Like people, dogs will go through stages of growth, maturity, and aging. Time passes for them as well as for ourselves and this can often be over-looked. Pet guardians must be vigilant and recognize the signs of aging in the dog.
An observant family will know that their dog has slowed down in the past year and that he/she is stiff in the mornings. Maybe they don’t jump up as fast as they use to or want to walk or play quite as much. They see that pet is no longer an eager eater and sleeps more deeply and longer than usual.
Fatty tumors may develop under the skin, or you may notice that your pet is more startled by loud noises. Aging in pets, as we adults also experience, is a gradual process. Organs begin to deteriorate, senses begin to decline, and energy begins to slow down. They can however, if love and cared for, be kept happy and comfortable in their senior years.
Old age comes at different times for different breeds of dogs and different individual dogs. Giant breeds tend to age early, for their life expectancy is generally less than 10 years. Large and medium-sized breeds have a life expectancy of 12-15 years, while smaller breeds can often live quite a bit longer, 15 years or more.
If you have adopted or rescued a dog from a sanctuary or pet shelter when they were older and not in prime condition, good nutrition is of ultimate importance. You should speak to your vet immediately and get your pet on the right and proper road to good health and nutrition. Remember quality food for your pet may save you a fortune on vet bills later.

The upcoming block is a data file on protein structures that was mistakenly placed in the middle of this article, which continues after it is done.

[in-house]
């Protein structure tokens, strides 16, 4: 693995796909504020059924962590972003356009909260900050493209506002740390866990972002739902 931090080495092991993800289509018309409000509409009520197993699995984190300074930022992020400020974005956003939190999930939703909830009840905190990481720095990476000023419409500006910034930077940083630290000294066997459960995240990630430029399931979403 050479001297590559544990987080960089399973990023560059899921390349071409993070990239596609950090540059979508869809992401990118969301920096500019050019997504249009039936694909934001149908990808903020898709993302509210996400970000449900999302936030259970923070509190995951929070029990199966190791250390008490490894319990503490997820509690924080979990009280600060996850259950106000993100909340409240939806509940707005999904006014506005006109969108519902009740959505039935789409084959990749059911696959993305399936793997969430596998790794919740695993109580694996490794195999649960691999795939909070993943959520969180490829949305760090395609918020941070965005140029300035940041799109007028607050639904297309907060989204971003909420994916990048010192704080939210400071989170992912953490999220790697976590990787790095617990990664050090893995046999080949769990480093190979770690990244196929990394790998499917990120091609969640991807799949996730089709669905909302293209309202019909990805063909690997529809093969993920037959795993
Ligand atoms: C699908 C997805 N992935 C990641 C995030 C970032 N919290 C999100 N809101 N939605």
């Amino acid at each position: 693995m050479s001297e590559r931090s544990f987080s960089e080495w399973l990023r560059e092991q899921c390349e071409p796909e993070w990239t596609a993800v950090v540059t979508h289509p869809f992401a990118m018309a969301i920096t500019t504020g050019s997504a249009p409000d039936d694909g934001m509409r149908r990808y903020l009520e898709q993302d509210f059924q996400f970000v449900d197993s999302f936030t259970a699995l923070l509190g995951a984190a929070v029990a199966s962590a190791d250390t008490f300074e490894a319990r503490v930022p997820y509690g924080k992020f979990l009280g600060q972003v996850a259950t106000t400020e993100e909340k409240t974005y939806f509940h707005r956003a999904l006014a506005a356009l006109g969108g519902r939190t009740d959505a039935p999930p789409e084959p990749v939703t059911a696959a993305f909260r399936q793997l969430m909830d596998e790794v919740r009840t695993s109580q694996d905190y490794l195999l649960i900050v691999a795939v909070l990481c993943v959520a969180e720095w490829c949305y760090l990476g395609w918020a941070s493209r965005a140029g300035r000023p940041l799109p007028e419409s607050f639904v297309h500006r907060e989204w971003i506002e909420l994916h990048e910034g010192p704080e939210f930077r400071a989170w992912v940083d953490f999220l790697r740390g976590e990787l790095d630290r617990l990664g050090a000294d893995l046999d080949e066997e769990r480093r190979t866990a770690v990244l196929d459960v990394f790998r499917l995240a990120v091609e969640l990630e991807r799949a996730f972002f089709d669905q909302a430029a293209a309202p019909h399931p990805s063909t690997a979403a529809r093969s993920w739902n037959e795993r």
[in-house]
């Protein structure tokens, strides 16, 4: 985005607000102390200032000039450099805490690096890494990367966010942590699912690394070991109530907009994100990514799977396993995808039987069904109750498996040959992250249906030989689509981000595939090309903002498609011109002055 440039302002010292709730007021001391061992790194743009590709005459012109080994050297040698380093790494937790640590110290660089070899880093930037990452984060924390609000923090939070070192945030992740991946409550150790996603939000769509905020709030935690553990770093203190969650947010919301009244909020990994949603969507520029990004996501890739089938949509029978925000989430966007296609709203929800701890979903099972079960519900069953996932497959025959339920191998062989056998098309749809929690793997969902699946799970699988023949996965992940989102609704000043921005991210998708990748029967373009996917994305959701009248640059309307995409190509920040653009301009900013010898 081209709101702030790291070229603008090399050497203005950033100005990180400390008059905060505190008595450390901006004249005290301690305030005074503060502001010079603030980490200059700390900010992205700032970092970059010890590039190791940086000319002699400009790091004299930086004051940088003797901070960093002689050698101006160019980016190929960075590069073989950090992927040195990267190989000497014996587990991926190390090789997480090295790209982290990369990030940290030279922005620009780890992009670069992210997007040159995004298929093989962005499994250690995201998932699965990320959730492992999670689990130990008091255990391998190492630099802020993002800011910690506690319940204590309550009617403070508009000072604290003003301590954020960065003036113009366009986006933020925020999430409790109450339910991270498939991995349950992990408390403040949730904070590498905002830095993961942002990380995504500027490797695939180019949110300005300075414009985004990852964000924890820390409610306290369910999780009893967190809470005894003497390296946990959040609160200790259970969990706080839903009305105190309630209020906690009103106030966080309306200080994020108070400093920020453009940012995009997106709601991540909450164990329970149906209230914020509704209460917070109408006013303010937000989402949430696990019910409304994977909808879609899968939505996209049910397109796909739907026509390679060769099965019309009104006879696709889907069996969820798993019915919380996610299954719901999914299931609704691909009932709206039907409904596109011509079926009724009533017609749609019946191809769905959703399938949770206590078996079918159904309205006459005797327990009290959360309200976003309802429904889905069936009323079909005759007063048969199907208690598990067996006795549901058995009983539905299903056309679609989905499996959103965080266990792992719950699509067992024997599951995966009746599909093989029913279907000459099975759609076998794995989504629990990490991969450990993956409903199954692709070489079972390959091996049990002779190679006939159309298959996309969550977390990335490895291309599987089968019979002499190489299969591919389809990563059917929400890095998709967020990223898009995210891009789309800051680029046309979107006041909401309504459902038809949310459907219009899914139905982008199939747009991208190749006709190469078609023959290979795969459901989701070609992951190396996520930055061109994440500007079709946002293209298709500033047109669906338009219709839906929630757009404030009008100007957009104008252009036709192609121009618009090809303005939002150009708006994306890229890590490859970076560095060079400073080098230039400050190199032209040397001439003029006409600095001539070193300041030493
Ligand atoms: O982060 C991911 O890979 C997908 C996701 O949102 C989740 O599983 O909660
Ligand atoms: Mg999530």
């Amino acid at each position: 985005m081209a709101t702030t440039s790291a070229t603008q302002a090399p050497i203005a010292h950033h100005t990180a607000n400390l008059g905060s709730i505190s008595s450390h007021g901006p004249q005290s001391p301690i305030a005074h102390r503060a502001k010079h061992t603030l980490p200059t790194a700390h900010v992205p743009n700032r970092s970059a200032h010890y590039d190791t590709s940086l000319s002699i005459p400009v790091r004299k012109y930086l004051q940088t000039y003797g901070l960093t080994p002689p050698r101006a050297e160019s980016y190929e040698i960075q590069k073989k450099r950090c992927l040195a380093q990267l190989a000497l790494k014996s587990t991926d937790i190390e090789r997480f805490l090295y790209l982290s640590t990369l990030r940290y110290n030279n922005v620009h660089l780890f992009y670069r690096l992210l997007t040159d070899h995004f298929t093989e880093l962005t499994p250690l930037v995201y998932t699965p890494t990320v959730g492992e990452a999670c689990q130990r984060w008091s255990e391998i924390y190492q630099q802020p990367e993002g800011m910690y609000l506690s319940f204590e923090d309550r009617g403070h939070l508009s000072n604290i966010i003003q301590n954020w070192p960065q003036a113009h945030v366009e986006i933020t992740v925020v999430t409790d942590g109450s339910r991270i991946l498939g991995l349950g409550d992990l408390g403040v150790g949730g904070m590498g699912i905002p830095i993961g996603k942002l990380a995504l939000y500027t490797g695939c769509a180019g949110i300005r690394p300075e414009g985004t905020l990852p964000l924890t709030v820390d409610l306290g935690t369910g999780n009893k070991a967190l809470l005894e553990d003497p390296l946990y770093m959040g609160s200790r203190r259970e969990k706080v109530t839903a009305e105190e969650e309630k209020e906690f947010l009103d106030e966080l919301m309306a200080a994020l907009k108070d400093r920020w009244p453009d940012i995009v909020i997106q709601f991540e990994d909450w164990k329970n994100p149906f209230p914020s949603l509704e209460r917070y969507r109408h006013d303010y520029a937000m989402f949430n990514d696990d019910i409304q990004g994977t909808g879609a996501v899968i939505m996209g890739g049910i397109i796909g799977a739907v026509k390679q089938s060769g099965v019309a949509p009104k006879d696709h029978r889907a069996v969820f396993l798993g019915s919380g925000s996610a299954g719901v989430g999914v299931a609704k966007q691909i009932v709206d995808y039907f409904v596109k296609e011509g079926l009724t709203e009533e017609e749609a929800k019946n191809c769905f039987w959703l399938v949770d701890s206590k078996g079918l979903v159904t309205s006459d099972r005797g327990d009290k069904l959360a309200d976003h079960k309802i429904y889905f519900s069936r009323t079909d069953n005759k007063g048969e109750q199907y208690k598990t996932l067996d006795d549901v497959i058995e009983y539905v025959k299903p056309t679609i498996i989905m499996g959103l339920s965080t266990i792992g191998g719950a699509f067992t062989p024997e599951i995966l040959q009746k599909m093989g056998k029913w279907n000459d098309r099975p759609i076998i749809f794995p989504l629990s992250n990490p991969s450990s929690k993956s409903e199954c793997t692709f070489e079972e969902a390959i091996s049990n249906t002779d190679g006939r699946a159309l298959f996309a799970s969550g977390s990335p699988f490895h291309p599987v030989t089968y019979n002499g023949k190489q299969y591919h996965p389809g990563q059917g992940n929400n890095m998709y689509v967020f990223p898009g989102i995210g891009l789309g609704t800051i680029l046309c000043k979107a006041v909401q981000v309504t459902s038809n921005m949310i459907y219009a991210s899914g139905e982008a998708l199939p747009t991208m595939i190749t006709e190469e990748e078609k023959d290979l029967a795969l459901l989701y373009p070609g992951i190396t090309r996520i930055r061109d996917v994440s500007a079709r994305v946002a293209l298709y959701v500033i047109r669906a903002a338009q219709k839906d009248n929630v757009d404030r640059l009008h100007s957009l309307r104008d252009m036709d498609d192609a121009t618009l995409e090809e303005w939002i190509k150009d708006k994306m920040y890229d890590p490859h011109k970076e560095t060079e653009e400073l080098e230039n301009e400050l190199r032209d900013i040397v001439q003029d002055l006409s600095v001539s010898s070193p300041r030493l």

Good nutrition is vital to a pets health at any age. Exercise is also important in keeping your dog in good shape. You may think your fat pooch looks cute and you feel it is not fair to put them on a diet.
Too many of those treats you think your dog can’t live without may be harmful to them, especially when you see them putting on extra pounds. You might want to cut back on the treats and speak to your vet about the weight gain. You may have your little companion a lot longer if he/she slims down and gets a regular walk around the block. A nice brisk walk will keep you both in shape
Don’t scold, discipline, or punish your pet for lapses in house training or for nipping a toddler who wakes him/her from a deep sleep. Avoid the situations when possible and deal with them when they happen, but do so without anger.
As with elderly people forgive your pet if he/she forgets their manners or house training.
Like people, your pet will have special requirements, special consideration and love and understanding. They may need to be awakened from time-to-time during the day to go outside; or if you can, train them to use a doggie door to go out back to relieve themselves in your absence.
They need your love and understanding in their golden years too. With your care, understanding and observation, your aging pet will continue to bring joy to the family for years to come.
Written by Mel Moore for the 50 PLUS REPORT Online Magazine.
Article Courtesy of 50 PLUS REPORT Editorial Team